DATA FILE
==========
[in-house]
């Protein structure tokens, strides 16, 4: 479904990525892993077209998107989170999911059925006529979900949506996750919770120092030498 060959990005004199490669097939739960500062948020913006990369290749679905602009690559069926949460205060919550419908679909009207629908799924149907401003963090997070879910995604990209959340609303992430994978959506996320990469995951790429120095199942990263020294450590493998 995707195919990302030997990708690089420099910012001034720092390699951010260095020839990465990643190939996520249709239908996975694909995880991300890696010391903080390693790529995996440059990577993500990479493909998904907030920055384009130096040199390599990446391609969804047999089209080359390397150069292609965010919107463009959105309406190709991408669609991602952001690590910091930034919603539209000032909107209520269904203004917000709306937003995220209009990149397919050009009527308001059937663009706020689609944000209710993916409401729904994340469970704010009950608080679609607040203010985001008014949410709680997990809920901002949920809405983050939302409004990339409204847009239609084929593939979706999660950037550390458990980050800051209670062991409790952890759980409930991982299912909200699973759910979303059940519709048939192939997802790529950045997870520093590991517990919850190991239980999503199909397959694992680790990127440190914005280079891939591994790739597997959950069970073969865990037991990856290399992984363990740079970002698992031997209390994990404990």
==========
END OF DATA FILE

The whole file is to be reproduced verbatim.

[in-house]
């Protein structure tokens, strides 16, 4: 479904990525892993077209998107989170999911059925006529979900949506996750919770120092030498 060959990005004199490669097939739960500062948020913006990369290749679905602009690559069926949460205060919550419908679909009207629908799924149907401003963090997070879910995604990209959340609303992430994978959506996320990469995951790429120095199942990263020294450590493998 995707195919990302030997990708690089420099910012001034720092390699951010260095020839990465990643190939996520249709239908996975694909995880991300890696010391903080390693790529995996440059990577993500990479493909998904907030920055384009130096040199390599990446391609969804047999089209080359390397150069292609965010919107463009959105309406190709991408669609991602952001690590910091930034919603539209000032909107209520269904203004917000709306937003995220209009990149397919050009009527308001059937663009706020689609944000209710993916409401729904994340469970704010009950608080679609607040203010985001008014949410709680997990809920901002949920809405983050939302409004990339409204847009239609084929593939979706999660950037550390458990980050800051209670062991409790952890759980409930991982299912909200699973759910979303059940519709048939192939997802790529950045997870520093590991517990919850190991239980999503199909397959694992680790990127440190914005280079891939591994790739597997959950069970073969865990037991990856290399992984363990740079970002698992031997209390994990404990």